Greek crisis: Nobody actually knows what's going on.

Nobody Has Any Idea What’s Going On With Greece Right Now

Nobody Has Any Idea What’s Going On With Greece Right Now

Moneybox
A blog about business and economics.
June 30 2015 12:15 PM

Nobody Has Any Idea What’s Going On With Greece Right Now

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Not even this guy.

Photo by Emmanuel Dunand/AFP/Getty Images

As of Monday, it seemed as if the Greek crisis was finally hurtling toward a conclusion, or at least a meaningful inflection point. With its bailout deal expiring and negotiations for an extension logjammed, the government in Athens had called a national referendum for July 5 on whether it should accept the austerity plan its European lenders had demanded in return for a new rescue package. A "yes" vote, and Greece would get another round of loans to pay its existing debts but would be doomed to keep slogging through the depression that has left unemployment above 25 percent. A "no" vote, and European leaders insist Greece would be forced to leave the eurozone, with potentially calamitous consequences, at least in the near term.

Jordan Weissmann Jordan Weissmann

Jordan Weissmann is Slate’s senior business and economics correspondent.

Today, that choice is a bit less clear-cut. According to Bloomberg, German Finance Minister Wolfgang Schäuble has told lawmakers behind closed doors that "Greece would stay in the euro for the time being" even if its people vote "no" in the referendum. Should that come to pass, he added, Greece "may be able tap about 32 billion euros ($36 billion) in European Union support funding to boost its economy."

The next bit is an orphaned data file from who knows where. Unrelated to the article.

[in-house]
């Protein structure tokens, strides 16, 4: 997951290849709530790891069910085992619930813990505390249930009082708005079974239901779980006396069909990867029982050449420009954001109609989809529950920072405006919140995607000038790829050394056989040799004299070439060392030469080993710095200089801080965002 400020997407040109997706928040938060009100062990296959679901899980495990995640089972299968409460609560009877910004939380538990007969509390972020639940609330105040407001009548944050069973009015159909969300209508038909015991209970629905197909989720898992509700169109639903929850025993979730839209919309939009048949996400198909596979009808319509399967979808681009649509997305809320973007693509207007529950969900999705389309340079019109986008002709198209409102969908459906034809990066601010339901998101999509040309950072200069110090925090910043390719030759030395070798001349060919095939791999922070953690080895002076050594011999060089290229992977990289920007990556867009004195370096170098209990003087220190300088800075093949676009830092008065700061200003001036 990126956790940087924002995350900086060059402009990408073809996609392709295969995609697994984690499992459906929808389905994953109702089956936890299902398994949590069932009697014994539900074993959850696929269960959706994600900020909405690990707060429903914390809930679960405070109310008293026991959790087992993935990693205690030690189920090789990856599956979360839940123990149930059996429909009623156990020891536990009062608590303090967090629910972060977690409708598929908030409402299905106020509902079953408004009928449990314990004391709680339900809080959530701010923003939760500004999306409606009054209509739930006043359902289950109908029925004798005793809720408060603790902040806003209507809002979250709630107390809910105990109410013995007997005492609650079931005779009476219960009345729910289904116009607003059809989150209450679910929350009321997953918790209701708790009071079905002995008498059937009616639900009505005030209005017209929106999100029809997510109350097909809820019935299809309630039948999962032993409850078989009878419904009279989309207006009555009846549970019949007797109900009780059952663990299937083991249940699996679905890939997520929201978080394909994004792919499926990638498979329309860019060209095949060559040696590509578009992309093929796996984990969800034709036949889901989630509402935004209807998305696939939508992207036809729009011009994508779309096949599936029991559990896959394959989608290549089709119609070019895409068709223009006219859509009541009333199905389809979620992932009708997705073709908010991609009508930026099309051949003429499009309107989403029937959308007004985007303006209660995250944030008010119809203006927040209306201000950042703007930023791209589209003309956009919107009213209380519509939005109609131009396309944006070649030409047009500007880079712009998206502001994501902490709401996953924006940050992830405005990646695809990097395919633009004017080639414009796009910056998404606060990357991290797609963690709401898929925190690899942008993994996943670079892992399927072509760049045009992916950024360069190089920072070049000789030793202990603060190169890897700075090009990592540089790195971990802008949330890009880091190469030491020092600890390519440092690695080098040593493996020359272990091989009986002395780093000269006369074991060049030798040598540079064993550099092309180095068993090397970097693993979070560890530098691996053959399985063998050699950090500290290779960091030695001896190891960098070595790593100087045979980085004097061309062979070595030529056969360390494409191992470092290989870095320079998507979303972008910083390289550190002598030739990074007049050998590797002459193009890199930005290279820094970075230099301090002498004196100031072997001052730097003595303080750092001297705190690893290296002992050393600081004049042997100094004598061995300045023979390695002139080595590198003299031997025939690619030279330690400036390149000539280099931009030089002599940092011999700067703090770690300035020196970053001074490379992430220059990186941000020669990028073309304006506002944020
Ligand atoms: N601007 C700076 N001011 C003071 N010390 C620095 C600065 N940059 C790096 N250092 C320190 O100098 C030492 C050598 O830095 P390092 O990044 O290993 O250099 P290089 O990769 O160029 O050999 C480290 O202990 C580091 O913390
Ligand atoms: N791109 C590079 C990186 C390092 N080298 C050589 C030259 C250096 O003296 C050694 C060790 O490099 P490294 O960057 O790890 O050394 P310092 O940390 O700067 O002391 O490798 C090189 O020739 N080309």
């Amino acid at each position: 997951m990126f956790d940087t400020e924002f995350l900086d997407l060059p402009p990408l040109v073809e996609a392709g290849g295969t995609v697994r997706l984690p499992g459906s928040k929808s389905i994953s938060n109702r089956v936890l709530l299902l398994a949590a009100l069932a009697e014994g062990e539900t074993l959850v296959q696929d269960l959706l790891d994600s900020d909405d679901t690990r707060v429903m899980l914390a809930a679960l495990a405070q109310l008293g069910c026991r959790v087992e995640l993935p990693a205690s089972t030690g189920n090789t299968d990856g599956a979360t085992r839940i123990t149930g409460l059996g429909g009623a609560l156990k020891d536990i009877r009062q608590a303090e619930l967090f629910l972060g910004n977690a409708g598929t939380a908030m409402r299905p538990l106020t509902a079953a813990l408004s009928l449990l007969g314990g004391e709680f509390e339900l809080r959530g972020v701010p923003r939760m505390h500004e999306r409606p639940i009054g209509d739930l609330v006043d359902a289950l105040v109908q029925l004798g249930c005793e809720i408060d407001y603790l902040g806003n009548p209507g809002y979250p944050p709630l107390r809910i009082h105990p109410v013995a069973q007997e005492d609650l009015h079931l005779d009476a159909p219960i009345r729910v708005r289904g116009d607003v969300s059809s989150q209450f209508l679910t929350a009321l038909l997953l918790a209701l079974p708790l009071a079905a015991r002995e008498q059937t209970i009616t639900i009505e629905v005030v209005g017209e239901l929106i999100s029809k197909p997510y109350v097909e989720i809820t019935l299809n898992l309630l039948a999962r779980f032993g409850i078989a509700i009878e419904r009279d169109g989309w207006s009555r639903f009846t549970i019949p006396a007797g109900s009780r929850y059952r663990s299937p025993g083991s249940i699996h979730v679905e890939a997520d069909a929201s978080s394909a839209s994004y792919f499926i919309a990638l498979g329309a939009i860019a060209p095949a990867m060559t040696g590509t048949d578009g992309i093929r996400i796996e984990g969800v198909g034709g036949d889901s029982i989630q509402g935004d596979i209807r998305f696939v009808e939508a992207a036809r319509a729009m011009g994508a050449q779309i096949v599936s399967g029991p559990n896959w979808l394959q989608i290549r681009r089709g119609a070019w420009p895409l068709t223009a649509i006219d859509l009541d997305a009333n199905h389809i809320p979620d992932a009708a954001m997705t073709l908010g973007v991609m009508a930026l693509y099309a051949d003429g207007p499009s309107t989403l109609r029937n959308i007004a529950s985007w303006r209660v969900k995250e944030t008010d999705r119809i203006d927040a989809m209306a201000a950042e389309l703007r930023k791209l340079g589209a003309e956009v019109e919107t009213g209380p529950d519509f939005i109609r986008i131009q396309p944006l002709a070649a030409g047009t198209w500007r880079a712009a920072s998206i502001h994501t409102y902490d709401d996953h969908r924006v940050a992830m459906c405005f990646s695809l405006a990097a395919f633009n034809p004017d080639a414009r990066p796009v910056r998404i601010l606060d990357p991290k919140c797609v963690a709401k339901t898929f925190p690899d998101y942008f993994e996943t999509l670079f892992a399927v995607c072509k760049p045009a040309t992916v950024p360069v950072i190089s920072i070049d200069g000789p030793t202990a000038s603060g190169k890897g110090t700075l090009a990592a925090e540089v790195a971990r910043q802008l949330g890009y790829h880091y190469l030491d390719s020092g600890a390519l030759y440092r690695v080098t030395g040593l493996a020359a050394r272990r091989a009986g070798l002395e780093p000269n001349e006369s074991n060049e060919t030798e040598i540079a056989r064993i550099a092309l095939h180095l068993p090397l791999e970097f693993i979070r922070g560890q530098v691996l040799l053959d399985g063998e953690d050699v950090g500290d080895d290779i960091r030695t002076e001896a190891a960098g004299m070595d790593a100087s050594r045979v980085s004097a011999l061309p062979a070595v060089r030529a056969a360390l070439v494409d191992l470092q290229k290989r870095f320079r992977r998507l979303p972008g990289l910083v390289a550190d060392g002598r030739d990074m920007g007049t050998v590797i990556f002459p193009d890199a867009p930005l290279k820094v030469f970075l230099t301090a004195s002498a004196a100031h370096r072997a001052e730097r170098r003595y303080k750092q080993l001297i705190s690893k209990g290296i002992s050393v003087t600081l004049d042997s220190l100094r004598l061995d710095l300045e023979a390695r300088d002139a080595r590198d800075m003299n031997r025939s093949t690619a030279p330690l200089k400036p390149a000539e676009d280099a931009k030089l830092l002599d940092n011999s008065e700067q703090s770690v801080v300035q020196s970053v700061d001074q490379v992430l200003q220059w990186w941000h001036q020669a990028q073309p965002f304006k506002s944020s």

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Given that Germany is by far the most important of Greece's creditors, Schäuble's reported comments strongly suggest that this weekend's vote might not resolve anything. Even if Greeks say no to Europe's last offer, negotiations could continue. And the fact that this information is leaking probably makes it a bit more likely that the Greek people will in fact vote "no."

Theoretically, there is still at least one hard deadline lying ahead for Greece. On July 20, the country owes the European Central Bank 3.5 billion euro. If it misses that payment, the ECB could be forced to cut off the emergency lending that has kept Greece's banks from imploding, a move that would almost certainly set a Grexit in motion. Then again, if there is yet another pot of money available to Greece as Schäuble seems to be hinting, it’s not altogether clear that date means anything, either.

"But wait!" you may be thinking. "Didn't I just read on Slate.com that Greece is already about to default on its debts." Well, yes, some of them. It looks like the country will miss a $1.7 billion payment to the International Monetary Fund. But while that means Greece likely won't be able to receive further loans from the group, it doesn't have much bearing on its ability to stay in the euro. So, talks continue on. 

In short, nobody has any damn idea what's going on with Greece.